When you pay enough attention, you just know when an author has taken full command of her powers, and you realize that the future only offers a treasure trove of riches. Maybe she had a good debut novel, a so-so sophomore outing, but around the third or fourth book, they start putting out work on an entirely different level, and there’s very little looking back. Of course, there is also the opposite of that: a writer who bursts out of the gate with one or two instant classics, only to lose steam after that. You continue reading their books in hopes that they’ll recapture their former glory — and maybe they do once a decade or so — but it’s never as good as the early stuff. Helen Oyeyemi is neither of those writers.
Oyeyemi has been churning out novels since 2005’s The Icarus Girl, which is always mentioned as the book she wrote when she was 17 because that fact only makes the book more remarkable. If you were to start there and work through her books in chronological order, you’d see that Oyeyemi either possesses or is possessed by a sort of magic that guides her work, the kind that she’s always been good at using, and has commanded with a steady hand. With her latest novel, Boy, Snow, Bird, she looks close to mastering it completely.
I spoke with Oyeyemi about her latest book, her own influences, and about how she once again uses fairy tales to explore certain themes, this time taking the tale of “Snow White” to comment on race and family in her own unique way. Without spoiling too much or echoing Judy Berman’s Flavorwire review of the book, it all results in Oyeyemi giving us the first great novel of 2014.
Flavorwire: Myth and fairy tales influence and find their way into so much of your work. What’s the process? Do you think of an old story and let it guide you as you plan the novel?
Helen Oyeyemi: I think I tend to argue with the source story as I write my way into and out of its tropes — Bluebeard was really rewarding work in that respect, a story in which crossing boundaries has horrific costs — and I’d show up in front of my laptop every writing day, cheerfully ready to pit myself against that story’s rules. And at the end of it there was Mr. Fox.
Did you have any particular stories or fairy tales that you especially liked growing up?
I loved, and still love, Peter Pan, though it gets more and more frightening the older I get. Somehow I don’t think it would surprise J.M. Barrie to hear that. Also Hans Christian Andersen, who sends his characters on foolhardy quests after what cannot be (and sometimes they win… and oh, when they win!). I read “The Snow Queen” before I read Emily Dickinson, but re-reading it now it often makes me think of Emily D’s “‘Tis so much joy, tis so much joy!/If I should fail, what poverty!/And yet, as poor as I/ Have ventured all upon a throw…”
I want to talk about the time and place: could your novel have been set in a different period or somewhere other than New England?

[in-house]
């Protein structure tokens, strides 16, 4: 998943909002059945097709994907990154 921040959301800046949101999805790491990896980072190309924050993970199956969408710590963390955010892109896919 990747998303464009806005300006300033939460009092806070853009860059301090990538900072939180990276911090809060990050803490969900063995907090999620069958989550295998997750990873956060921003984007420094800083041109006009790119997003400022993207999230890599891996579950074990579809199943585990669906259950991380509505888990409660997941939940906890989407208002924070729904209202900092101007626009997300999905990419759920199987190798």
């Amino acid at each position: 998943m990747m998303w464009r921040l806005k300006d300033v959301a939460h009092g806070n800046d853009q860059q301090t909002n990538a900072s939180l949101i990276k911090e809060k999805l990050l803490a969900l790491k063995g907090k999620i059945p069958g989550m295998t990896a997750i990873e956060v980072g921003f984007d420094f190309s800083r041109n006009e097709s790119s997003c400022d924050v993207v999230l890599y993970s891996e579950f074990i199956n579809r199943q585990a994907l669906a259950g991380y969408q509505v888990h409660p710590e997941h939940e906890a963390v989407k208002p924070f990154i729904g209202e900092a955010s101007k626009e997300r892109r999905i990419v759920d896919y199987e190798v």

Yes, it could’ve been set elsewhere in America, but not after the end of segregation, I don’t think. I’m considering segregation as a time period where the law openly acknowledged a relationship between one’s ethnicity (or at least perceived ethnicity) and the value placed on one’s life. Now everybody’s much more sneaky about it.
I was reading an interview with you in which the interviewer asks, “Do you prefer to write about women?” You responded that you’re sometimes asked, “How come the men in your stories don’t have such strong characters?” Does that sort of question bother you?
No. I can see how such questions would bother a feminist who turned out flawless prose. But in my case [laughs], I think interviewers that ask that mostly tend to be showing some friendly concern about my craft. It is interesting that some readers don’t think you’ve written a good book unless there’s a character in it that they consider a strong male character. But I find that more interesting than annoying.
Cultural acceptance in American society is a topic that fascinates me. I’ve seen people write about people from other countries moving here, changing their names, and doing things to make them seem more American. Yet black families that managed to pass as white isn’t something I’ve seen discussed all that much in fiction. What made you want to explore that?
It’s where the ancient folktale meets the lives we live now: standards of beauty still tend to favor a pale skin and Caucasian features, and the magic mirror in “Snow White” was keen on those attributes too.
I was thinking about your other books, how there was this noticeable Brontë and maybe even a Henry James influence. While there are definitely elements that call to mind Gothic and Victorian-era literature in Boy, Snow, Bird (the evil stepmother, rat catchers, mirrors), I realized your work is starting to make me think of writers like Orhan Pamuk, where I’m actively trying to spot influences in each book. Do different authors and works influence you from book to book, or does what you’ve been reading seep into your writing?
It’s a very, very nice bonus when people pick up on the stories that your story’s sprung out of, thank you. I think it’s more that there’s a general mesh of influence that I write through — the influence of a heap of quite different writers, from the somber to the madcap to the mercurial — and I just pull out different attributes for different books.
What have you been reading as of late? Anything great you’d suggest?
I just finished Kseniya Melnik’s Snow in May, and I recommend it; it’ll have you going around muttering: “brutal age, rough manner, nyet romantismy.” And I’m now reading Marcel Ayme’s The Man Who Walked Through Walls, which has some really startling stuff in it.